By Daniel Reskin
By Hans Morgenstern
By George Martinez
By Pablo Chacon Alvarez
By Ciara LaVelle
By New Times Staff
By Rich Robinson
By Hannah Sentenac
Miami is getting the vibe of a bigger city. April's bunch of openings was a good example, keeping many of us happily busy. And this time around it was Coral Gables that had some of the most interesting shows: Cuban veteran Flora Fong at Cernuda Arte; Neoexpressionist works by Carlos Quintana at Gary Nader Fine Arts; and, in particular, the attractive exhibition of paintings by José Iraola at Durban Segnini Gallery.
Iraola's Abstract manipulations reveal the organic possibilities of the painting process. He designs peculiar figurations within brownish-red zones, where the drawing recedes into the coloring amid overlapping textures and mixed painterly treatments. At times Iraola's formal reiterations sacrifice expressive possibilities, but overall the exhibition reveals a maturing artist not afraid of showing us what he thinks.
Away from the Gables, Mette Tommerup, an artist from Denmark now living and working in New York and Miami, opened "DigiCommons" at the Fredric Snitzer Gallery. For the project room, Tommerup fittingly portrayed human digital distortions of a post-Bachelor Duchampian kind on Alexander Calder-like sculptural mobiles, with a delicately precarious result. At times I wondered what would happen if the artist would also "digi" her living environments. Tommerup's art has been labeled Surrealist, but I think her work has the right psychedelic temperament to fit, attitude-wise, cool Velvet Underground B sides.
In the Design District, Kevin Bruk Gallery presented artists George Rush and Philip Smith. Rush's pop, soft-colored canvases expose the conspicuousness of 21st-century domestic life. Although his understated humor may suggest aloofness, Rush actually delivers laid-back moments of leisure within these high-end modern Miesian environments, moments set against high glass windows framing handsome outdoor vegetation. With very little Rush is able to suggest a mood of painful solitude, and that's a plus.
By drawing symbols on freshly painted canvas, Philip Smith produces ideogram saturations. As if taken from some children's book of illustrations, Smith ponders the phenomenon of modernity with simplicity. He takes different signs and lets overall meaning collide. With this new pictorial lexicon, he pits modern life against the clock. Smith carefully reminds us of what time it is: A hodgepodge of washing machines, microwaves, DNA spirals, cartoonlike animals, and us humans, of course, partakes in the miracle of a civilization of our own doing -- and undoing. It's better that Smith lets the viewer figure things out.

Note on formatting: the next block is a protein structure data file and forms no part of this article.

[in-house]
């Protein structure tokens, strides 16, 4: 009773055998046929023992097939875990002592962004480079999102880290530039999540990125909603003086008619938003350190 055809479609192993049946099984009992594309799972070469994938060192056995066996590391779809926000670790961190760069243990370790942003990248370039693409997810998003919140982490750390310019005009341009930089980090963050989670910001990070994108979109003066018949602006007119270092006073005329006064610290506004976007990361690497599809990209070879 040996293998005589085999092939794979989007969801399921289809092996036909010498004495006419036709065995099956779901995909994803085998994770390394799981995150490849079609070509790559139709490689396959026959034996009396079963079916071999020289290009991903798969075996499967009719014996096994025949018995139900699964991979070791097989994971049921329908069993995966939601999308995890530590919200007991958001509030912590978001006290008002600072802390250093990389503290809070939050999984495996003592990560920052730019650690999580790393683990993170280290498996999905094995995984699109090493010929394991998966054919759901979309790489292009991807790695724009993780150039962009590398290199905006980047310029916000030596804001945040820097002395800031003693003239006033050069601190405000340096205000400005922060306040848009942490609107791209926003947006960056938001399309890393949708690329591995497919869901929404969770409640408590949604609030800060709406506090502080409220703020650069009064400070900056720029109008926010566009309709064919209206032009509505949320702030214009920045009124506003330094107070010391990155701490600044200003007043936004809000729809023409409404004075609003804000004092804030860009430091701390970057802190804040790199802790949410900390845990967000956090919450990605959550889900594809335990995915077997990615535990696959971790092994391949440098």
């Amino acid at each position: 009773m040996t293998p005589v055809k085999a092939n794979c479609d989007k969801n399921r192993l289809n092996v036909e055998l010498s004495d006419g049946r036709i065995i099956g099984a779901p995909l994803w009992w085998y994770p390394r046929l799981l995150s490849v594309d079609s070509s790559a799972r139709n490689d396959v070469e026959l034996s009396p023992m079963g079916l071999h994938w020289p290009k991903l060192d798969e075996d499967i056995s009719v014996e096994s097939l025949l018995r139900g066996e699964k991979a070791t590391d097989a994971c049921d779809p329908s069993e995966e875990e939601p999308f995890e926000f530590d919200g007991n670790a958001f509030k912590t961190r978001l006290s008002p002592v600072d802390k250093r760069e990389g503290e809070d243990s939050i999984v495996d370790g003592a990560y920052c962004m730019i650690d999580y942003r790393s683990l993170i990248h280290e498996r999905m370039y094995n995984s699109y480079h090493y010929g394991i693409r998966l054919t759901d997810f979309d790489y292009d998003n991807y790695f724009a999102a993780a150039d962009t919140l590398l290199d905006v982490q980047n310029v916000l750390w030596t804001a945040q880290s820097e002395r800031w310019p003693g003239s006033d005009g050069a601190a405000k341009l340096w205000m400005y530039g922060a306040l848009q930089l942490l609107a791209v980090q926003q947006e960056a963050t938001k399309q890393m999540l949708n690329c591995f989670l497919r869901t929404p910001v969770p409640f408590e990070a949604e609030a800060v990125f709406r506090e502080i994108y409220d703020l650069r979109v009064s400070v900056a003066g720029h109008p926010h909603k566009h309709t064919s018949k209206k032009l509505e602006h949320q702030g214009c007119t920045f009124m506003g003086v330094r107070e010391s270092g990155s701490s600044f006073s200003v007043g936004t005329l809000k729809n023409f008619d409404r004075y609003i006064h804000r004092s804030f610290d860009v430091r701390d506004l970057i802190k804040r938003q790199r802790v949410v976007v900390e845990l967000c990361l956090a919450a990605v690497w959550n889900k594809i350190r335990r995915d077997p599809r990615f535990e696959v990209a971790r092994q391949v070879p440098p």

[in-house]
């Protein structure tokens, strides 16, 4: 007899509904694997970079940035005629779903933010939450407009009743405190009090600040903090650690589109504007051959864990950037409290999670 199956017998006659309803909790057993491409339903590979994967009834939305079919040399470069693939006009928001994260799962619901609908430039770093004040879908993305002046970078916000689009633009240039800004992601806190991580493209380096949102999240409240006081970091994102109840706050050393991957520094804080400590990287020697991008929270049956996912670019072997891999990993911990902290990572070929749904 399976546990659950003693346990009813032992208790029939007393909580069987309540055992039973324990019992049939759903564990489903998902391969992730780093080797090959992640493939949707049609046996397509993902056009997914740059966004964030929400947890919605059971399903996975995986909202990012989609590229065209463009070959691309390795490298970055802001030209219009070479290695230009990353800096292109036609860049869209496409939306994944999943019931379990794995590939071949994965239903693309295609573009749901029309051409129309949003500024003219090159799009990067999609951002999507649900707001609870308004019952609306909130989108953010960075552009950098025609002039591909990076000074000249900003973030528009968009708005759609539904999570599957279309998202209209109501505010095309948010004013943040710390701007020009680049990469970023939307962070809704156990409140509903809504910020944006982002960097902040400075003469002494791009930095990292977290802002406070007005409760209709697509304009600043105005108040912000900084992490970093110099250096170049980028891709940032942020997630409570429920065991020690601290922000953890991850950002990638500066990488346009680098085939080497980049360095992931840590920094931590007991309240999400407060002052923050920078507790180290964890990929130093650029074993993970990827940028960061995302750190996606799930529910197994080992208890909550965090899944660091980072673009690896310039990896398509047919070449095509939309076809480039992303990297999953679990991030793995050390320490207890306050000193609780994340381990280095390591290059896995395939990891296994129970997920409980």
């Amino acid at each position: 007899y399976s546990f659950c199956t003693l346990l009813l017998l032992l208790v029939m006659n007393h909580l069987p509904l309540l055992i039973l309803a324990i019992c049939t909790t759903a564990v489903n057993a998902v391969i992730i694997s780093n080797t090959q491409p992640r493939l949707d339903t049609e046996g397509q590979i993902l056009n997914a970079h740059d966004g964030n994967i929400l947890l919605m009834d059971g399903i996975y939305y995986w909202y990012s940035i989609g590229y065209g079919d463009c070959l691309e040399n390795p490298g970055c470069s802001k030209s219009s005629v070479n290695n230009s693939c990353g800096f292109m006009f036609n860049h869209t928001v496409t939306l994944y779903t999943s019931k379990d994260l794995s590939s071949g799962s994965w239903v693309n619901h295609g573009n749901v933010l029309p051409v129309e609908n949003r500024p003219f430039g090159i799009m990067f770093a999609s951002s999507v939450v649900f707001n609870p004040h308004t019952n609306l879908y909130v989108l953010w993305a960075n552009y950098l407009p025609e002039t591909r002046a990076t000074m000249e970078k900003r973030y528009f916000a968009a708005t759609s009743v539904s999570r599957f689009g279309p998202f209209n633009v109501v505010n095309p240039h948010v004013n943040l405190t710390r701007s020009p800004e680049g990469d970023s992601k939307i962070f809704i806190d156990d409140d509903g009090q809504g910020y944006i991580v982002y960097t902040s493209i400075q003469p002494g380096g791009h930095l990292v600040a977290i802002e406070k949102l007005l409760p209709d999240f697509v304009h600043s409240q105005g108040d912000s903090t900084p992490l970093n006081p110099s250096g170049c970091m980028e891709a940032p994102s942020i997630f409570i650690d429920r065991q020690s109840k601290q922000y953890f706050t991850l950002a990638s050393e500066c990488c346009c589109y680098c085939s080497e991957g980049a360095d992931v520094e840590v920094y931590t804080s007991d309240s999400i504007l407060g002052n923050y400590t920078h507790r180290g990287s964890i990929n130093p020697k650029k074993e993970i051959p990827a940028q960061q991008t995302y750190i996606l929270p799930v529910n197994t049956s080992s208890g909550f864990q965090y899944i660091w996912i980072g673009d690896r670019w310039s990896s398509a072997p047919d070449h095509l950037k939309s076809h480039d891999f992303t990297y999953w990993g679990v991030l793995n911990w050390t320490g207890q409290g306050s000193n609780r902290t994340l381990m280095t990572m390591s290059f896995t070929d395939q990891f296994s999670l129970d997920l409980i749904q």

Along the North Miami Avenue strip openings took place at Bernice Steinbaum Gallery, Dorsch Gallery, and Locusts Projects. Steinbaum featured "Three Sculptors" by Donna Rosenthal, Priscilla Sage, and Helene Brandt, an interesting experiment in conceptual refraction -- of the malleable kind. It's too much to see in one evening, but it's worth a quick overview of these distinguished artists.
Rosenthal's quirky wedding-suit sculpture series represents a critique of social institutions, but it's not a cynical critique. The artist attacks entrenched habits and people's empty and hypocritical presumptions. She writes on the actual sculpture or next to it, providing us with all the stereotypical sayings about marriage: "He'll love me; I'll give him children." But she does so in a way that points to how preposterous these assumptions are in the actuality of our society. I like the fact that her mix of labor-intensive embroideries with poignantly succinct texts suggests a betrayal of reality.
Interest in the polyhedron goes back to Plato. And Helene Brandt's constructions explore the deconstruction, or unfolding, of these figures (imagine frames dilating and contracting before your eyes). Because of its strict formalist quality, the work expresses a certain poetic beauty, though at times Brandt can be overwhelmed by her topology. Her sculptures generally stand on the floor and consist of about a dozen polyhedrons, from flat to fully erect, which makes it seem that the viewer is witnessing the development of the figure. It would be great to see much larger versions of these sculptures -- as Brandt's presentation suggested -- a kind of Constructivist intrusion into an essential architectural frame.
Priscilla Sage's hanging, three-dimensional sculptures resemble an assortment of images: palm trees, DNA helixes, Eastern objects of worship. Twisting, expanding, and turning within a prescribed form, these weird, suspended multicolor pieces are enticing to touch. Sage's works throw you off and make you think.